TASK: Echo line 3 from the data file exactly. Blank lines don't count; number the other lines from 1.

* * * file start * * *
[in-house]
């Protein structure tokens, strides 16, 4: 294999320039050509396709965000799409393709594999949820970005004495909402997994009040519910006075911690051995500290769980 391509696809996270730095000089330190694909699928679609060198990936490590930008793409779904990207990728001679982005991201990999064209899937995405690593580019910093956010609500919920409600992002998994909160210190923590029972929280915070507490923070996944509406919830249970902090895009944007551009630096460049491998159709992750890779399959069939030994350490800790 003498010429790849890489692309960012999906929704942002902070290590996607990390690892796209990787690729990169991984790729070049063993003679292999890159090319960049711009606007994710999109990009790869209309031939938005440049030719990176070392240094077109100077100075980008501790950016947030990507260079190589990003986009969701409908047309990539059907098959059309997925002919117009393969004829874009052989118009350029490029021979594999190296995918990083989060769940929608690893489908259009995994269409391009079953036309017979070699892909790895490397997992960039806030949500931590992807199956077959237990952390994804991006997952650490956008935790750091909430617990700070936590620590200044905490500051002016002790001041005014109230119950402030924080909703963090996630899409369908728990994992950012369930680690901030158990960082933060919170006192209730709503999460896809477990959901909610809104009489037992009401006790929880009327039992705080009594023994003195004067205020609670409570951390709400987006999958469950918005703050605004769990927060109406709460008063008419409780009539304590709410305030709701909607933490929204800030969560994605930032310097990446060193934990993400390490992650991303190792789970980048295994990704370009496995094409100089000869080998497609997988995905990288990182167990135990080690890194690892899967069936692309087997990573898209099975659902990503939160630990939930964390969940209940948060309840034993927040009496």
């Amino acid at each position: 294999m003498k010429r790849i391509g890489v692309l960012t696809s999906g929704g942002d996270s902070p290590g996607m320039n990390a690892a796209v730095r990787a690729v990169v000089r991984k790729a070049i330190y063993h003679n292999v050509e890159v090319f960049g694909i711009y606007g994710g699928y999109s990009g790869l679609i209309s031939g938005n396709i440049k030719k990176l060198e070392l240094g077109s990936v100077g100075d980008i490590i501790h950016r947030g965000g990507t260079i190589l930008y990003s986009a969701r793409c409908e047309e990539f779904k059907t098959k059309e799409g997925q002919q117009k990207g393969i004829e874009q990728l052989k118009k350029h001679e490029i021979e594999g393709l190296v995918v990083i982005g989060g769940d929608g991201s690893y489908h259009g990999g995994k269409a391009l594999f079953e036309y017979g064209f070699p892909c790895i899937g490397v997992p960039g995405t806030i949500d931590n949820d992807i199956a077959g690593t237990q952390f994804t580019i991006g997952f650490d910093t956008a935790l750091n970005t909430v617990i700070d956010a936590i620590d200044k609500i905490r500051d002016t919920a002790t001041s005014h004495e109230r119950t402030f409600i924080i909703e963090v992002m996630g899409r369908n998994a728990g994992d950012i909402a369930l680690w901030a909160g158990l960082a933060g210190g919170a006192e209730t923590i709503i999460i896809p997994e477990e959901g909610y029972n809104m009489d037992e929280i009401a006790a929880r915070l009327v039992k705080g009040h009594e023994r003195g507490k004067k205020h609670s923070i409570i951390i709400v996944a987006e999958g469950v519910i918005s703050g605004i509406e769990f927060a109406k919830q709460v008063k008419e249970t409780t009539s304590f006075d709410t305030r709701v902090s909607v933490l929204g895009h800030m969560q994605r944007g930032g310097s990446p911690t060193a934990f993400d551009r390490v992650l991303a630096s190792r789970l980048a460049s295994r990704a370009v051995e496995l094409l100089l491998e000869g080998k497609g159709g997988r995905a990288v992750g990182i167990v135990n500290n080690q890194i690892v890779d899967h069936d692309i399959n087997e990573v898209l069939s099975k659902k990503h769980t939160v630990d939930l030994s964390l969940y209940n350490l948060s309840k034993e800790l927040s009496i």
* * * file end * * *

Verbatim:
């Amino acid at each position: 294999m003498k010429r790849i391509g890489v692309l960012t696809s999906g929704g942002d996270s902070p290590g996607m320039n990390a690892a796209v730095r990787a690729v990169v000089r991984k790729a070049i330190y063993h003679n292999v050509e890159v090319f960049g694909i711009y606007g994710g699928y999109s990009g790869l679609i209309s031939g938005n396709i440049k030719k990176l060198e070392l240094g077109s990936v100077g100075d980008i490590i501790h950016r947030g965000g990507t260079i190589l930008y990003s986009a969701r793409c409908e047309e990539f779904k059907t098959k059309e799409g997925q002919q117009k990207g393969i004829e874009q990728l052989k118009k350029h001679e490029i021979e594999g393709l190296v995918v990083i982005g989060g769940d929608g991201s690893y489908h259009g990999g995994k269409a391009l594999f079953e036309y017979g064209f070699p892909c790895i899937g490397v997992p960039g995405t806030i949500d931590n949820d992807i199956a077959g690593t237990q952390f994804t580019i991006g997952f650490d910093t956008a935790l750091n970005t909430v617990i700070d956010a936590i620590d200044k609500i905490r500051d002016t919920a002790t001041s005014h004495e109230r119950t402030f409600i924080i909703e963090v992002m996630g899409r369908n998994a728990g994992d950012i909402a369930l680690w901030a909160g158990l960082a933060g210190g919170a006192e209730t923590i709503i999460i896809p997994e477990e959901g909610y029972n809104m009489d037992e929280i009401a006790a929880r915070l009327v039992k705080g009040h009594e023994r003195g507490k004067k205020h609670s923070i409570i951390i709400v996944a987006e999958g469950v519910i918005s703050g605004i509406e769990f927060a109406k919830q709460v008063k008419e249970t409780t009539s304590f006075d709410t305030r709701v902090s909607v933490l929204g895009h800030m969560q994605r944007g930032g310097s990446p911690t060193a934990f993400d551009r390490v992650l991303a630096s190792r789970l980048a460049s295994r990704a370009v051995e496995l094409l100089l491998e000869g080998k497609g159709g997988r995905a990288v992750g990182i167990v135990n500290n080690q890194i690892v890779d899967h069936d692309i399959n087997e990573v898209l069939s099975k659902k990503h769980t939160v630990d939930l030994s964390l969940y209940n350490l948060s309840k034993e800790l927040s009496i």